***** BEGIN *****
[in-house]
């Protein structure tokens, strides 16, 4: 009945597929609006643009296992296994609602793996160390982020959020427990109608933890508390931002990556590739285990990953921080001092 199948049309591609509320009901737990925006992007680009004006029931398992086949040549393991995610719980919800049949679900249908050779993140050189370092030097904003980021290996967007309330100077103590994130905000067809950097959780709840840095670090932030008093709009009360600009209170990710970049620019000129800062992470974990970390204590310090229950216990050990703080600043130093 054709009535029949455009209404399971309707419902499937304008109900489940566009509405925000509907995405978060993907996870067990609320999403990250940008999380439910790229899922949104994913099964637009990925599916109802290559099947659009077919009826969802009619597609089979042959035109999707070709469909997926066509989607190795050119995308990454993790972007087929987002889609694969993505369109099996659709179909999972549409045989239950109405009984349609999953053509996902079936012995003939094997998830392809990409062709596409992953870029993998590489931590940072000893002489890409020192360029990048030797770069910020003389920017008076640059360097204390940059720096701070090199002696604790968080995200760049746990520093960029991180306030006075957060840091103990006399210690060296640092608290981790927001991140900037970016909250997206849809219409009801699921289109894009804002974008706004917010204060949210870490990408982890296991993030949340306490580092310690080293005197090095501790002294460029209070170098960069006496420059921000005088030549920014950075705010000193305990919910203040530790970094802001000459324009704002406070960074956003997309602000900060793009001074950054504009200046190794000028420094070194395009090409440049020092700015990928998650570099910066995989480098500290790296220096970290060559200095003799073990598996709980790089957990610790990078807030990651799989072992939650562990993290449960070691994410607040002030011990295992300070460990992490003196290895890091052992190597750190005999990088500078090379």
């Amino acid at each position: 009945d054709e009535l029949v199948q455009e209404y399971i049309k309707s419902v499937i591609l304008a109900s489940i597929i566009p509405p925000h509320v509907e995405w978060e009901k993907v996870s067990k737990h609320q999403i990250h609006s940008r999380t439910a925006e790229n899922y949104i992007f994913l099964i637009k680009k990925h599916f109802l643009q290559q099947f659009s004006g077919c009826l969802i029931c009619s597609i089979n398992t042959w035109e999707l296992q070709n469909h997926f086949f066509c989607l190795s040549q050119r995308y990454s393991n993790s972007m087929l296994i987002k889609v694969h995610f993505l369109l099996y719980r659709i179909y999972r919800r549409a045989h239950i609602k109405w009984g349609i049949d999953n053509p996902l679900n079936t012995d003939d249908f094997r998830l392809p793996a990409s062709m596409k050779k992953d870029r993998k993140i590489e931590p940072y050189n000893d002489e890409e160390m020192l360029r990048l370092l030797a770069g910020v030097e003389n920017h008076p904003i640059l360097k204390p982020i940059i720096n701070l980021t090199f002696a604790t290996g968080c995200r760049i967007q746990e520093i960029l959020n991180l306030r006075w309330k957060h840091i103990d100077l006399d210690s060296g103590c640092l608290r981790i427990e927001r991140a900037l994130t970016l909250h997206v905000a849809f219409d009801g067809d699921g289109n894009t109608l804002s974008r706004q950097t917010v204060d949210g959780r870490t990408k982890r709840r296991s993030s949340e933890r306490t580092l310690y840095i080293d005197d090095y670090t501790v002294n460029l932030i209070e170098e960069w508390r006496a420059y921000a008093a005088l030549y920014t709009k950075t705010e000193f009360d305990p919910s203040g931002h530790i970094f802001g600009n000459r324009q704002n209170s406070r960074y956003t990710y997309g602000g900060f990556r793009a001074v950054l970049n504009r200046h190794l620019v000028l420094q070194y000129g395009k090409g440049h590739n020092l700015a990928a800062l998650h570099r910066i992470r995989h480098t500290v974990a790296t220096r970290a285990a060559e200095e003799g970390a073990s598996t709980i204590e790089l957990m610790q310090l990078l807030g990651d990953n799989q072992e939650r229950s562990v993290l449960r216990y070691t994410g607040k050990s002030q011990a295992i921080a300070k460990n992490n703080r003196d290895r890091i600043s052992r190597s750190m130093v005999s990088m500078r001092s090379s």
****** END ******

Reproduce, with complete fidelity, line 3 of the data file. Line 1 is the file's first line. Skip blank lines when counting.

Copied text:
């Amino acid at each position: 009945d054709e009535l029949v199948q455009e209404y399971i049309k309707s419902v499937i591609l304008a109900s489940i597929i566009p509405p925000h509320v509907e995405w978060e009901k993907v996870s067990k737990h609320q999403i990250h609006s940008r999380t439910a925006e790229n899922y949104i992007f994913l099964i637009k680009k990925h599916f109802l643009q290559q099947f659009s004006g077919c009826l969802i029931c009619s597609i089979n398992t042959w035109e999707l296992q070709n469909h997926f086949f066509c989607l190795s040549q050119r995308y990454s393991n993790s972007m087929l296994i987002k889609v694969h995610f993505l369109l099996y719980r659709i179909y999972r919800r549409a045989h239950i609602k109405w009984g349609i049949d999953n053509p996902l679900n079936t012995d003939d249908f094997r998830l392809p793996a990409s062709m596409k050779k992953d870029r993998k993140i590489e931590p940072y050189n000893d002489e890409e160390m020192l360029r990048l370092l030797a770069g910020v030097e003389n920017h008076p904003i640059l360097k204390p982020i940059i720096n701070l980021t090199f002696a604790t290996g968080c995200r760049i967007q746990e520093i960029l959020n991180l306030r006075w309330k957060h840091i103990d100077l006399d210690s060296g103590c640092l608290r981790i427990e927001r991140a900037l994130t970016l909250h997206v905000a849809f219409d009801g067809d699921g289109n894009t109608l804002s974008r706004q950097t917010v204060d949210g959780r870490t990408k982890r709840r296991s993030s949340e933890r306490t580092l310690y840095i080293d005197d090095y670090t501790v002294n460029l932030i209070e170098e960069w508390r006496a420059y921000a008093a005088l030549y920014t709009k950075t705010e000193f009360d305990p919910s203040g931002h530790i970094f802001g600009n000459r324009q704002n209170s406070r960074y956003t990710y997309g602000g900060f990556r793009a001074v950054l970049n504009r200046h190794l620019v000028l420094q070194y000129g395009k090409g440049h590739n020092l700015a990928a800062l998650h570099r910066i992470r995989h480098t500290v974990a790296t220096r970290a285990a060559e200095e003799g970390a073990s598996t709980i204590e790089l957990m610790q310090l990078l807030g990651d990953n799989q072992e939650r229950s562990v993290l449960r216990y070691t994410g607040k050990s002030q011990a295992i921080a300070k460990n992490n703080r003196d290895r890091i600043s052992r190597s750190m130093v005999s990088m500078r001092s090379s």